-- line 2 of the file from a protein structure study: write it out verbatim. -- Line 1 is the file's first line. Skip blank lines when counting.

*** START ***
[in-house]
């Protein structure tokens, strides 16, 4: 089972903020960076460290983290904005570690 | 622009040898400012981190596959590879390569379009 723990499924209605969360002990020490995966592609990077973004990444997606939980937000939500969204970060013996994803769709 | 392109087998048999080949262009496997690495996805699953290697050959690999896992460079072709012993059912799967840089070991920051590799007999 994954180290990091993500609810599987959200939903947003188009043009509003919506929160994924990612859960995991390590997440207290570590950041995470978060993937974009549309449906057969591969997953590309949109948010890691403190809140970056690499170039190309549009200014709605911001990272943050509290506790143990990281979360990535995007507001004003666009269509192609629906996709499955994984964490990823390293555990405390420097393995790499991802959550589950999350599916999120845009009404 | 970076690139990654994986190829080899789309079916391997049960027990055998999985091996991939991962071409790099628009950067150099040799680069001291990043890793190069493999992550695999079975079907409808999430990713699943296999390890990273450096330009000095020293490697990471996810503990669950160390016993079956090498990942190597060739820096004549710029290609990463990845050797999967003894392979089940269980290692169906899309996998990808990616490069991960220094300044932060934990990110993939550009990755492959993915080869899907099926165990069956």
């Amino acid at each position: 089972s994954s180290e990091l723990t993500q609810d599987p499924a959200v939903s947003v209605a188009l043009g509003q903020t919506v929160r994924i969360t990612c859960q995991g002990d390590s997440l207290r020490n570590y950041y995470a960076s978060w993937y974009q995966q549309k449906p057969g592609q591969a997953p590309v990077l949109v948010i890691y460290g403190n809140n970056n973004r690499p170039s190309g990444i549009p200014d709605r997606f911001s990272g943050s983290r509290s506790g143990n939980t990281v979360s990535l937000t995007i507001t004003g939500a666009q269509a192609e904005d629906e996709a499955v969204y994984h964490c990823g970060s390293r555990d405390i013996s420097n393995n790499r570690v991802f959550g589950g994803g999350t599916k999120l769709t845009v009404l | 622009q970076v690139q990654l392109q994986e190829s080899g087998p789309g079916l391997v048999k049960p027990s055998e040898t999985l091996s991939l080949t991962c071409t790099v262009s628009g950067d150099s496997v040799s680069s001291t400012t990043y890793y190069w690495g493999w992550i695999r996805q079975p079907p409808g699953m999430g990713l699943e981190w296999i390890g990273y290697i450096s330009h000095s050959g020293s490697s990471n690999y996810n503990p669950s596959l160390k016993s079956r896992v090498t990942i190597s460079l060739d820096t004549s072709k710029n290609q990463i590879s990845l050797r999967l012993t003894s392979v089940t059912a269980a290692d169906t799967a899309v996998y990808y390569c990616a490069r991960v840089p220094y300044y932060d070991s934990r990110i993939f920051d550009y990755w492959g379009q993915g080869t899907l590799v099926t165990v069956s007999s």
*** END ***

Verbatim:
């Protein structure tokens, strides 16, 4: 089972903020960076460290983290904005570690 | 622009040898400012981190596959590879390569379009 723990499924209605969360002990020490995966592609990077973004990444997606939980937000939500969204970060013996994803769709 | 392109087998048999080949262009496997690495996805699953290697050959690999896992460079072709012993059912799967840089070991920051590799007999 994954180290990091993500609810599987959200939903947003188009043009509003919506929160994924990612859960995991390590997440207290570590950041995470978060993937974009549309449906057969591969997953590309949109948010890691403190809140970056690499170039190309549009200014709605911001990272943050509290506790143990990281979360990535995007507001004003666009269509192609629906996709499955994984964490990823390293555990405390420097393995790499991802959550589950999350599916999120845009009404 | 970076690139990654994986190829080899789309079916391997049960027990055998999985091996991939991962071409790099628009950067150099040799680069001291990043890793190069493999992550695999079975079907409808999430990713699943296999390890990273450096330009000095020293490697990471996810503990669950160390016993079956090498990942190597060739820096004549710029290609990463990845050797999967003894392979089940269980290692169906899309996998990808990616490069991960220094300044932060934990990110993939550009990755492959993915080869899907099926165990069956």